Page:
• If a lot is split, the project may be subject to City or County easements and must be roughly split in half.
  • Lots must meet minimum size requirements for a lot split.
  • Lot cannot be adjacent to another lot that has been split using SB 9.

Please keep in mind there are exceptions and restrictions to SB 9 that need to be fully understood.

Summary of Recent ADU Laws in California:

  • Faster ADU plan review times.
  • Prohibits local agencies from imposing strict requirements that exceed state mandates.
  • More flexible ADU size and setback requirements.
  • Allows both regular-size and “Junior” ADUs on the same property.
  • A JADU may be constructed inside the walls of a single-family home and is not required to include a bedroom or an interior entry into the home.
  • Allows ADUs for multi-family units and duplexes.
  • Prohibits local agencies charging “Impact Fees” for ADUs under 750 sq. ft.

kitchen and bedroom in an ADU

Other Highlights

AB 68 allows landlords and homeowners to add 2 more units – an ADU and a Junior Accessory Dwelling Unit (JADU) – on any residential lot. This means you can legally create a triplex on every single lot in the state according to the new ADU laws in California.

Additional units can be added to existing multi-family buildings like apartment complexes. Building owners can convert any non-habitable rooms, like attics, basements, garages, etc. into legal additional units.

Under AB 68, municipalities will be required to approve the following:

Single Family Homes:
  • One ADU (up to 1,200 sq. ft.) and one Junior ADU (a unit of no more than 500 sq. ft. in size and contained entirely within an existing single-family structure) per lot.
  • One detached ADU (up to 1,200 sq. ft.) that is new construction, existing structure, or the same footprint as the existing structure, along with one JADU.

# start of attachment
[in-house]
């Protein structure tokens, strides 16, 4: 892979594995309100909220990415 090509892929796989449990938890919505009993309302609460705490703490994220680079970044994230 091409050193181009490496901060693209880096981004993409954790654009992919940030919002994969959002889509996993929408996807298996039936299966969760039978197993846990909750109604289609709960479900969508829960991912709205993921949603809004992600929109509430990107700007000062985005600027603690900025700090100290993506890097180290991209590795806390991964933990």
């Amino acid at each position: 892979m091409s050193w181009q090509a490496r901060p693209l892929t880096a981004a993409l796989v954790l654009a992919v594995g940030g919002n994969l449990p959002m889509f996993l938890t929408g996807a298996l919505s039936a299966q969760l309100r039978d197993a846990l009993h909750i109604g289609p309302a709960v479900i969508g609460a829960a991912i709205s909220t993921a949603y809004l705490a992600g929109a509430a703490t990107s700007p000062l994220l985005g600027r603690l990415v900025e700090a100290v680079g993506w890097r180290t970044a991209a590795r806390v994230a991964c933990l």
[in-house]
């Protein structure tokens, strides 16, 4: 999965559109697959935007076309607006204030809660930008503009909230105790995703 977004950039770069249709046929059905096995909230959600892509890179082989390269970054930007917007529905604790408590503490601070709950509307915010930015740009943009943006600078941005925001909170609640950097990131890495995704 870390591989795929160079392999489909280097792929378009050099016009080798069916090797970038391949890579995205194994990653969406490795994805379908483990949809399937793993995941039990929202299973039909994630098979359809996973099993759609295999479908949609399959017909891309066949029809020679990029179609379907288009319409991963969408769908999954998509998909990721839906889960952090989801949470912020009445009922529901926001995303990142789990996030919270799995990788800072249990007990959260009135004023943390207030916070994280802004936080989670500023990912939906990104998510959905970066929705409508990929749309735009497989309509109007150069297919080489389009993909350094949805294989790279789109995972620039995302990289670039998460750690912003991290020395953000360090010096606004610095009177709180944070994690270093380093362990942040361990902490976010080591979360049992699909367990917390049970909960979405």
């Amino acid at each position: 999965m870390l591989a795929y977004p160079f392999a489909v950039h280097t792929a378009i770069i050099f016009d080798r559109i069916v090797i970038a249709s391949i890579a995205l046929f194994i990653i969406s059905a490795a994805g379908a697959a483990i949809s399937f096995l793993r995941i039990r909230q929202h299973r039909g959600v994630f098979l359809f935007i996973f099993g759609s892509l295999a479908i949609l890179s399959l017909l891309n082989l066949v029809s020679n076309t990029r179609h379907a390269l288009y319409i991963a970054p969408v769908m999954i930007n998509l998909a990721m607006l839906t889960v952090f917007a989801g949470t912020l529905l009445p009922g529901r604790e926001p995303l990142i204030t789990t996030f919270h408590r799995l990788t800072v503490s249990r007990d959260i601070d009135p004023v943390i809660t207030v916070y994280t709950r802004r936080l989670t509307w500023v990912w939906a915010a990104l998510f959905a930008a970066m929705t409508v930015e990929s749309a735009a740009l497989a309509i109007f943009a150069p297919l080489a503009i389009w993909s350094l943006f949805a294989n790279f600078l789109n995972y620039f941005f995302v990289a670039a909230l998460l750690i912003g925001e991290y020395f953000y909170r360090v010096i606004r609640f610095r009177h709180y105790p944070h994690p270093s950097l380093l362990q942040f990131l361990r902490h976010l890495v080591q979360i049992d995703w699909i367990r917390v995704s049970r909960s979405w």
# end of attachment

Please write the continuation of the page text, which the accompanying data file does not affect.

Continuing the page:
Multifamily Dwellings
  • Multiple ADUs within existing multifamily structures.
  • Two detached ADUs on a multi-family lot.

New ADU with outdoor couch

Other Restrictions that are Prohibited by Local ADU Laws

To further remove barriers to the approval of ADU plans in California in 2023, various state laws prohibit local governments from imposing the following:

  • May not impose requirements on lot coverage or minimum lot size.
  • May not require replacement parking when a garage, carport, or covered parking structure is demolished to create an ADU or is converted to an ADU.
  • HOAs may notprohibit or unreasonably restrict” the construction of ADUs on single-family residential lots.
  • Local agencies may not impose impact fees on ADUs under 750 sq. ft.
  • Eliminates the requirement for owner-occupancy of either the primary dwelling or the ADU. JADUs still require owner occupancy.

Two-story gray ADU

Interpreting the Law

Please note that this summary is based solely on the State Ordinance. Therefore, it is important to note that each City and County will release its own ADU rules and regulations in response to the new state laws. Some Cities and Counties may defer the effective date or challenge the state through legal channels in order to meet their own codes. Variations of these State rules will differ in each city and county.

Next Steps

Given the complexity of the new laws and the resulting City or County interpretations, it is even more critical that you consult a licensed architect who knows the in’s and out’s of the new ADU laws in California – and EZ Plans is here for you!

We are a full-service architecture firm with experienced, licensed architects who are experts on the rules and regulations for both new ADUs and ADU conversions. We provide transparent and instant pricing for your ADU plans. Contact us today to start designing a floor plan and permit your ADU.

Additionally, follow us on Facebook, Instagram, and Linkedin to see what we’ve been up to, and to be inspired for your next home remodel or addition!